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Old 09-24-2019, 11:34 AM
 
31 posts, read 7,052 times
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Quote:
Originally Posted by Leps12 View Post
Other elephant in the room...if you have children and want to give them a quality education in NYC, even the very best and richest neighborhood, be prepared to bend over and take it deep for private school tuition, while in a decent NJ town, your high property taxes will suffice. And if you have more than one kid? Fugheddaboutit!

I was a product of nyc schools and I'm in a great profession and did well for going to college. Nyc has the specialized high schools that kids who test well can attend.
Is there a higher chance a city kid can fall between the cracks than a suburban NJ kid in a good town? Yes.

NJ has good schools on average but ironically it is harder for kids here to attend top colleges because of the competition.

Talking to parents, they tell me the Indian stay at home tiger moms will ensure their kids place in the top 10% of their high school class and those kids end up in top colleges. Much of the rest of the kids will end up at decent to mediocre schools for college.

Basically our kids are competing amongst ourselves for the same college spots. Once a NJ kid goes to college they tend to excel however because of the competitive experience they had in high school.
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Old 09-24-2019, 11:41 AM
 
31 posts, read 7,052 times
Reputation: 47
Quote:
Originally Posted by Leps12 View Post
Other elephant in the room...if you have children and want to give them a quality education in NYC, even the very best and richest neighborhood, be prepared to bend over and take it deep for private school tuition, while in a decent NJ town, your high property taxes will suffice. And if you have more than one kid? Fugheddaboutit!

I was a product of nyc schools and I'm in a great profession and did well for going to college. Nyc has the specialized high schools that kids who test well can attend.
Is there a higher chance a city kid can fall between the cracks than a suburban NJ kid in a good town? Yes.

NJ has good schools on average but ironically it is harder for kids here to attend top colleges because of the competition.

Talking to parents, they tell me the Indian stay at home tiger moms will ensure their kids place in the top 10% of their high school class and those kids end up in top colleges. Much of the rest of the kids will end up at decent to mediocre schools for college.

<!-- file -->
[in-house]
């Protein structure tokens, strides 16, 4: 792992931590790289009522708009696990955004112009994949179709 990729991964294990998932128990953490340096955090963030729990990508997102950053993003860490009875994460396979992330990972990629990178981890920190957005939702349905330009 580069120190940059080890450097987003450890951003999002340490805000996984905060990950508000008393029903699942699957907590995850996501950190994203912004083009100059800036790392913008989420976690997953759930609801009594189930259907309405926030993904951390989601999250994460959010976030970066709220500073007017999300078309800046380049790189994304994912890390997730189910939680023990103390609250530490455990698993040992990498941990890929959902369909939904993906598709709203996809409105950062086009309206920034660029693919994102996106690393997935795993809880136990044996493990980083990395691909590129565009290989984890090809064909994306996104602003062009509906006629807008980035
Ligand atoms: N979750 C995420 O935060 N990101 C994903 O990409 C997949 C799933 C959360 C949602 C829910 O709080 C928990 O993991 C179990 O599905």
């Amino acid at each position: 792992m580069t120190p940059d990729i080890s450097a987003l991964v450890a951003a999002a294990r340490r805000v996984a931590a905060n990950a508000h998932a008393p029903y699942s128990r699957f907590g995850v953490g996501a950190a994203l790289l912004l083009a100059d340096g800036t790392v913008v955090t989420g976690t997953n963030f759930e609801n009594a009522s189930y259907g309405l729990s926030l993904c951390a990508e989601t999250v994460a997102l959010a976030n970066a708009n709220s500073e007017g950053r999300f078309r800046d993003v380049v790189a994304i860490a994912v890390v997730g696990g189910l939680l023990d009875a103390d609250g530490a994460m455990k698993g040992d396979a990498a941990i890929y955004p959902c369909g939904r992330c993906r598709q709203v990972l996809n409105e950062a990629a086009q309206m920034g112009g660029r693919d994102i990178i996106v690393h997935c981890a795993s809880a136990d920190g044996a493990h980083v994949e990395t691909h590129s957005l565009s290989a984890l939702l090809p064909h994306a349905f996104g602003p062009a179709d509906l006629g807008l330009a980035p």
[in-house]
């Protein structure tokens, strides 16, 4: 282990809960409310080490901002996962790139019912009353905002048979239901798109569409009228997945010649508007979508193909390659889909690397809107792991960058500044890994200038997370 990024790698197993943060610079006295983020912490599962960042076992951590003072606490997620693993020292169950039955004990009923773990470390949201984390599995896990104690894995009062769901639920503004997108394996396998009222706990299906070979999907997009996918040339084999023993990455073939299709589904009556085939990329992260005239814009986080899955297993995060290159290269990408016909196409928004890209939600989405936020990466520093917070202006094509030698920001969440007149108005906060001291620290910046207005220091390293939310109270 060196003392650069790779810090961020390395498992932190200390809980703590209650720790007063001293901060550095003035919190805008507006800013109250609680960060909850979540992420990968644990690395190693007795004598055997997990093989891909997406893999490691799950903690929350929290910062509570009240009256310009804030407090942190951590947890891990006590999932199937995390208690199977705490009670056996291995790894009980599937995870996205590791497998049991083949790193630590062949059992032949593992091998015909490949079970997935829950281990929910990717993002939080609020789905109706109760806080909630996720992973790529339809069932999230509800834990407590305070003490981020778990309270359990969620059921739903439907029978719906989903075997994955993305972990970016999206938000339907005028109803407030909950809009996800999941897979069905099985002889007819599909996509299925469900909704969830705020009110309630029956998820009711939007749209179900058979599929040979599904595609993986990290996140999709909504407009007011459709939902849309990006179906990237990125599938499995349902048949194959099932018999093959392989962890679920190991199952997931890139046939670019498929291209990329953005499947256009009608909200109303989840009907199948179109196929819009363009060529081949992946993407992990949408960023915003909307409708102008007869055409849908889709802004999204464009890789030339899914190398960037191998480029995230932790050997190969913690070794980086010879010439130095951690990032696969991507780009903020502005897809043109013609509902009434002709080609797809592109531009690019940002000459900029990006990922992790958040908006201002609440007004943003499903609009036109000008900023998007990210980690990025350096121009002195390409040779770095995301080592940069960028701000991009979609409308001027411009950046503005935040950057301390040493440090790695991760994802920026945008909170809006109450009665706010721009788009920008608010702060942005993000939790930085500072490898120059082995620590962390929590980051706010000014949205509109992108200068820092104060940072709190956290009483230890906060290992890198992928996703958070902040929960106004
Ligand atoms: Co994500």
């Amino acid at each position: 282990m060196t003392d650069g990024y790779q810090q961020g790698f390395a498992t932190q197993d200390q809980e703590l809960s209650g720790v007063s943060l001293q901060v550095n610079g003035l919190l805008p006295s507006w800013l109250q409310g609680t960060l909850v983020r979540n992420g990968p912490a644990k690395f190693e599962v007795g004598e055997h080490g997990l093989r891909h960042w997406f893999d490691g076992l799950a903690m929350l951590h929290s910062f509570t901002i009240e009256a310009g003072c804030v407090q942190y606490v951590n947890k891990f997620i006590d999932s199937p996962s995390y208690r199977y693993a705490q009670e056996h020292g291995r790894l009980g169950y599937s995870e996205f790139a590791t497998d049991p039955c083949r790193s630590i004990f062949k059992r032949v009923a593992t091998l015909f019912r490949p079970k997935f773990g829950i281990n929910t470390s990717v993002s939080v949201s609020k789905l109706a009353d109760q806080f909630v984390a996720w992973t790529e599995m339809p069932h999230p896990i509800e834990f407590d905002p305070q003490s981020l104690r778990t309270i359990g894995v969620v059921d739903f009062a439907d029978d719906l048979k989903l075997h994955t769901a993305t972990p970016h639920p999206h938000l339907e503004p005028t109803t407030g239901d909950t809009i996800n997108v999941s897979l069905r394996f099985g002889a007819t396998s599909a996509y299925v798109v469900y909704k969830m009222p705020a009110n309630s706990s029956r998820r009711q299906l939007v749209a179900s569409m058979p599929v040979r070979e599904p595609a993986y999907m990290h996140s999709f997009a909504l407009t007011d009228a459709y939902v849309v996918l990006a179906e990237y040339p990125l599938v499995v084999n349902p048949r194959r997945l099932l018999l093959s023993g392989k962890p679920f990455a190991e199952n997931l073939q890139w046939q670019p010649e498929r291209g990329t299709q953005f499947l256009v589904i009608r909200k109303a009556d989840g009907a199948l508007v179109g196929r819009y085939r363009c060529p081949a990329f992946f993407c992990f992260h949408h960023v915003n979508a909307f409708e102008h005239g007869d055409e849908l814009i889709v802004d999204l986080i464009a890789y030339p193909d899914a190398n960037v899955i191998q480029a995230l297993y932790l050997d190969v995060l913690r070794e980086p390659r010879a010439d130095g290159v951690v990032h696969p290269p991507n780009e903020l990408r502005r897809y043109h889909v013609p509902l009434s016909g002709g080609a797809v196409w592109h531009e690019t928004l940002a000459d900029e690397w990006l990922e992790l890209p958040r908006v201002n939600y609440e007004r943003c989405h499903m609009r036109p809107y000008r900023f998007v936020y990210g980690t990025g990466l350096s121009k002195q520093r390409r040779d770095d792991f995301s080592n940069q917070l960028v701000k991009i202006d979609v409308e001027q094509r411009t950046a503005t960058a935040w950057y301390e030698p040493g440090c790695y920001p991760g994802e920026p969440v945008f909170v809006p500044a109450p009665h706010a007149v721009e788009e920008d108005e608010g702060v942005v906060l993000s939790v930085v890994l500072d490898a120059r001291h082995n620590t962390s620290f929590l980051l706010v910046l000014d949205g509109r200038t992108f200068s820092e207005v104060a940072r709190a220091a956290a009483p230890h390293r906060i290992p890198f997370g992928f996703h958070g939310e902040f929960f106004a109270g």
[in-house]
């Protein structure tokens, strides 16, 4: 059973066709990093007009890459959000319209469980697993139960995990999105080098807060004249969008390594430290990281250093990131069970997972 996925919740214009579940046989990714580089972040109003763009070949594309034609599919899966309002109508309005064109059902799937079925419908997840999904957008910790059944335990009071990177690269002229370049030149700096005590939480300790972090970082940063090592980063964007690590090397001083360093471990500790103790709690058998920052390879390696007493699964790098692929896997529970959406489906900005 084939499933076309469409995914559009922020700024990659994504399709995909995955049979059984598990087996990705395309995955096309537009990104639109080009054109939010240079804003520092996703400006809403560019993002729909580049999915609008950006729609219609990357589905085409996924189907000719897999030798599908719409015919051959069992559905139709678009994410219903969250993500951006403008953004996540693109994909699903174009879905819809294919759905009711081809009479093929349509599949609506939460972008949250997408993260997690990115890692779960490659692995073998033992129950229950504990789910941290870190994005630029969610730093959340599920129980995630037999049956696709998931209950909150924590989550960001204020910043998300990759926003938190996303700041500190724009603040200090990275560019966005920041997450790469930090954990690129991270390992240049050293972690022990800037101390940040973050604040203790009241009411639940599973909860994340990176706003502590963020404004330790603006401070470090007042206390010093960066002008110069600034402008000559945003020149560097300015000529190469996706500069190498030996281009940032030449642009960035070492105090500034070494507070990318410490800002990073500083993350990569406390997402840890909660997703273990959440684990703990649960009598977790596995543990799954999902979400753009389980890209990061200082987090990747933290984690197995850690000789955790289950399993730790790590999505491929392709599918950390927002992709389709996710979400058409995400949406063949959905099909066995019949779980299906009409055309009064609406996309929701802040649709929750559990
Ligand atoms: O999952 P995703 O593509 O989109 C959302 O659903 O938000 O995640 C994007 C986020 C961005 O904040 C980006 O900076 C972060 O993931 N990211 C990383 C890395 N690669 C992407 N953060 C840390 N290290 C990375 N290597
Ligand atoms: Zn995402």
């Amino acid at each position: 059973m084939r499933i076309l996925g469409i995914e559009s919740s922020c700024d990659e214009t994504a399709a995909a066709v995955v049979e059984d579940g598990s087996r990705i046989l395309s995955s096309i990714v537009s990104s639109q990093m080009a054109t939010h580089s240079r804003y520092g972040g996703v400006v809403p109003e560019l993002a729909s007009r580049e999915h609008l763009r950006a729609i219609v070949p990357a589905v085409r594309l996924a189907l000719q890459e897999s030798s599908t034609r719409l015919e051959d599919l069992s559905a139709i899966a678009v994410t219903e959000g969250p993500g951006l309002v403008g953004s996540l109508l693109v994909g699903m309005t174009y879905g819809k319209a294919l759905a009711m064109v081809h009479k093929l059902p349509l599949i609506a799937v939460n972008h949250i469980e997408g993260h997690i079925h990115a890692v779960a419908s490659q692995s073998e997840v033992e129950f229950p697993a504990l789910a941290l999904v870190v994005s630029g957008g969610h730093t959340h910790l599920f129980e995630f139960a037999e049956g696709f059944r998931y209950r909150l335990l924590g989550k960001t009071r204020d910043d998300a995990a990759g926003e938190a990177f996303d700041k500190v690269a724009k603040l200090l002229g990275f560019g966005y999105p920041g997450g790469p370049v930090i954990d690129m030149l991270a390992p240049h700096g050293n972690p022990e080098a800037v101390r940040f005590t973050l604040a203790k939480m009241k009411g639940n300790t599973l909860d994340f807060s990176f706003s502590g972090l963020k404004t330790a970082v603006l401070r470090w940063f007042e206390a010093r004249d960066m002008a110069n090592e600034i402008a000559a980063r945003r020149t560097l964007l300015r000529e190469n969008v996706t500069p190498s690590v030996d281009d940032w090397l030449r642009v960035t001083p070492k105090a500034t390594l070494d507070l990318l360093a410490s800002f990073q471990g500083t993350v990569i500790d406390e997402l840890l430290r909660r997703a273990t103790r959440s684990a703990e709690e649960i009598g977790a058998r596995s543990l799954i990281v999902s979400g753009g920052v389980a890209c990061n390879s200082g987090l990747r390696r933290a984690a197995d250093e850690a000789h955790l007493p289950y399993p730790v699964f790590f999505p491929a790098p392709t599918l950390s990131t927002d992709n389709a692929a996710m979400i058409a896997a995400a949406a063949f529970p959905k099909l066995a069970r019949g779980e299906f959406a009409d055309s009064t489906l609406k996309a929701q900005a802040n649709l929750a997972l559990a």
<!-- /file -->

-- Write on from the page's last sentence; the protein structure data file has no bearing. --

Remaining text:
Basically our kids are competing amongst themselves for the same college spots. Once a NJ kid goes to college they tend to excel however because of the competitive experience they had in high school.

Last edited by Slunk; 09-24-2019 at 12:41 PM..
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Old 09-24-2019, 11:44 AM
 
3,141 posts, read 2,379,582 times
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The trick is having that kid know what they want to do while they're in middle school. In some cases it's a difficult ask. I found my path in my second year of college, any NY specialized high school would have been wasted on me.
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Old 09-24-2019, 12:40 PM
 
Location: NJ
4,359 posts, read 9,510,863 times
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Quote:
Originally Posted by jaymoney View Post
The trick is having that kid know what they want to do while they're in middle school. In some cases it's a difficult ask. I found my path in my second year of college, any NY specialized high school would have been wasted on me.
I would say in *most* cases this is a difficult task. How is a 13 year old going to know what they want to do for the rest of their life? At that age they have had very little exposure to any type of job path other than what their parents and other immediate family members do for a living. But once they get to college it is actually quite simple: study math and science. With that background you can do just about anything. When I was in college I didn't know exactly what I wanted to do for a living, but I was great at math and loved science, and that has led me to a great career. It's the kids that graduate with liberal arts degrees that we have to worry about.
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Old 09-24-2019, 12:49 PM
 
Location: Union City, NJ
1,597 posts, read 1,000,011 times
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I sincerely think that unless you're fairly certain that you want a career that requires you to have a college degree (medicine, law, accounting, etc.), it's probably best to get some real life work experience after high school for a few years. A bachelor's degree does little to prepare most people for the work force.
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Old 09-24-2019, 01:08 PM